A Year to Learn Korean Cooking: Bibimbap

Today let’s learn about cooking bibimbap 비빔밥 at home! Bibimbap is one of Korea’s most popular foods. It is a dish comprised of mixed vegetables, beef and rice. Depending upon your tastes, there are many ways to diversify this dish.

About the South of Seoul “A Year to Learn Korean Cooking’ Series

Many of us live in South Korea for only a year. However, the time flies past faster than we can imagine. At South of Seoul, we decided to create a simple series that will offer 2-4 dishes to learn each month so that when you leave South Korea you have a slew of new dishes you feel comfortable making anywhere.

This series is a collaboration with Kimchi Rednecks. In 2020 they created the first blog in this series Online Resources for Learning to Cook Korean Food. These two love to have adventures in the kitchen and share the results with their community. Be sure to follow Kimchi Rednecks on YouTube for other great videos about living life in South Korea.

bibimbap
Bibimbap

About Bibimbap

Bibimbap is a delicious rice dish with mixed vegetables and beef mixed with a spicy gochujang sauce. “Bibim” (비빔) literally means ‘to mix’ and “bap” (밥) means ‘rice.’ Generally, the dish is served as a bowl of rice with vegetables and meat on top and then mixed with the spicy gochujang sauce. Additionally, as wide varieties are available, you change the ingredients to your liking. Then, you can also choose whether to have this in a heated stoneware bowl referred to as dolsot bibimbap 돌솥비빔밥. In my opinion, dulsot bibimbap is the best because the bowl is served sizzling with the rice getting a deliciously crispy texture.

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Three regions in Korea are famous for their versions: Jeonju, Jinju and Tongyeong. In Jeonju, there is a Bibimbap Festival that occurs in the Fall usually in October.

A few of the most common styles of bibimbap are:

  • yukhoe bibimbap 육회 비빔밥 – This dish uses Korean style raw beef tartare for the meat base.
  • haemul bibimbap 해물 비빔밥 – This dish uses a combination of seafood, generally oysters, shrimp or squid
  • Jeonju bibimbap 전주 비빔밥 – From Jeonju, this dish always includes soybean sprouts, beef tartare and a raw egg yolk on top. Additionally, the rice is cooked in a beef broth giving it a more unique flavor.
  • Jinju bibimbap 진주비빔밥 – From Jinju, this version has beef tartare as well, but the vegetables are not sauteed in oil but steamed.
  • Tongyeong bibimbap 통영비빔밥 – From Tongyeong, this dish is a seafood version with shrimp, clams and sea squirts. In addition, seafood broth may be used to add a more flavorful base.
bibimbap

Biggest Hurdle in Cooking Bibimbap

If you are making all of your banchan  반찬 at the same time as your bibimbap, this can feel like a time-consuming and quite overwhelming dish. There are a couple of options that might make this a bit easier for you. First, you can make banchan earlier in the week reducing the amount of time in the kitchen. Plus, you can enjoy your banchan during the week too. Secondly, you can purchase some premade banchan at the grocery store, market. There are also specialty stores that sell banchan as well.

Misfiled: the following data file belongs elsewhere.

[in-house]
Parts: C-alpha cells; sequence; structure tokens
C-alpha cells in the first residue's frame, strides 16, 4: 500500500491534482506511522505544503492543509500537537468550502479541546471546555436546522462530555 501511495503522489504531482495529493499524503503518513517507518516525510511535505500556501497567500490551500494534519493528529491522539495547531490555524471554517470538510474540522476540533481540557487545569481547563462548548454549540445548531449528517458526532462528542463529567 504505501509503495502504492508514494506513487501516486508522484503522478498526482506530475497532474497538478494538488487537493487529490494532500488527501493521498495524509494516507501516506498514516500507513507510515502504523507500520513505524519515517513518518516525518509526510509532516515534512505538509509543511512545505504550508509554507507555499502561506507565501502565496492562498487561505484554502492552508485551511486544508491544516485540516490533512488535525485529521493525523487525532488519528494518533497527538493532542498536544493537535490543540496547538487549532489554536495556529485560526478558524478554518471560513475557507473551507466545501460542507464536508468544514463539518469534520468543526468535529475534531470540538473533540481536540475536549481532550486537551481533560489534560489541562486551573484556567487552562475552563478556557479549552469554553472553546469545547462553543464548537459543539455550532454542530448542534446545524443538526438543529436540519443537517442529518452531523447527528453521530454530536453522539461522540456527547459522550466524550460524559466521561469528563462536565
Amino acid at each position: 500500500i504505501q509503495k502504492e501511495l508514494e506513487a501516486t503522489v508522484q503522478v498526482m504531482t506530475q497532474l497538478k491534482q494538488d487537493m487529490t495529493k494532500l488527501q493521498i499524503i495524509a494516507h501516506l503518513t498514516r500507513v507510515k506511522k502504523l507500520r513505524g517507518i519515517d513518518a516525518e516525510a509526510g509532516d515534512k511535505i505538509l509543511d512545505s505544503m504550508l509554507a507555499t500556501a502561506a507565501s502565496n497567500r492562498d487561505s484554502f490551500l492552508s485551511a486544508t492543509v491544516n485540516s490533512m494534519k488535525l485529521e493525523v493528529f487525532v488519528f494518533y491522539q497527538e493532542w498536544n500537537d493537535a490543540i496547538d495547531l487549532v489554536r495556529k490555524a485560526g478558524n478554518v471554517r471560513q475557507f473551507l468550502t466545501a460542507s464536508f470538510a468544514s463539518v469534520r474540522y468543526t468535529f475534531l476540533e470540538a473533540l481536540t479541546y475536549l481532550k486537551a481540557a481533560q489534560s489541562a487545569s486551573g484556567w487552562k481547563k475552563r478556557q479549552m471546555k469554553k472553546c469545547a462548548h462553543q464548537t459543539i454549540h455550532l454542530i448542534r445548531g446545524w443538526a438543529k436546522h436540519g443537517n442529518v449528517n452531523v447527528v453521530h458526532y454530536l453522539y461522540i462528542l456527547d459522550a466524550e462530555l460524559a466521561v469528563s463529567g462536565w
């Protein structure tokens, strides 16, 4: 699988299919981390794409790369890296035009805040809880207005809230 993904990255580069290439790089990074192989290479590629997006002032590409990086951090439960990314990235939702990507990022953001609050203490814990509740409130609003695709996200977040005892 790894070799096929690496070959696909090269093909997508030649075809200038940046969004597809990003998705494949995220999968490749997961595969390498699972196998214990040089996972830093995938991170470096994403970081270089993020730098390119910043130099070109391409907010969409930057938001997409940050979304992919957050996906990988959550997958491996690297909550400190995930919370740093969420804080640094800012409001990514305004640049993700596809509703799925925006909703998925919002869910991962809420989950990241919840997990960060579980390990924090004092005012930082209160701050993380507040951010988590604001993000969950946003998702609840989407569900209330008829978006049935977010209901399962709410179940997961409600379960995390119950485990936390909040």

If you choose to make dolsot bibimbap, you will want to have a stone pot or ttukbaegi 뚝배기 and cook it on a gas stove. If you do not have a gas stove, we got the delicious crispy rice texture by putting sesame oil in the bottom of our stone pot, adding the rice, and pressing it down to allow it to cook. We then put the stone pot in the oven to heat and create the scorched rice (also referred to as nurungji 누룽지).

bibimbap
Homemade Dulsot Bibimbap

Three Recommended Cooking Bibimbap Videos to Watch

Since this is a popular food, it is easy to find this dish in local restaurants. Cooking bibimbap at home takes time but is so worth it. This dish is the first Korean food that Chuck chose for me to try, so it always will be my favorite dish here.

Korean American Cooking Bibimbap

Korean Cooking Bibimbap

American in Korea Cooking Bibimbap

Let Us Know How It Turns Out

When you make bibimbap for the first time at home, be sure to leave a comment and let us know how it turned out! Also, if you live in Pyeongtaek, you can even share your success (or failure) with us in the Pyeongtaek Food & Fun Facebook group. If you are looking for other dishes (Korean or otherwise) or reviews of restaurants, be sure to check out the KimchiRednecks channel or check out our social media accounts on Facebook or Instagram, where we often share what we are cooking or eating.

Read more in our Year to Learn Korean Cooking Series

A year to learn Korean cooking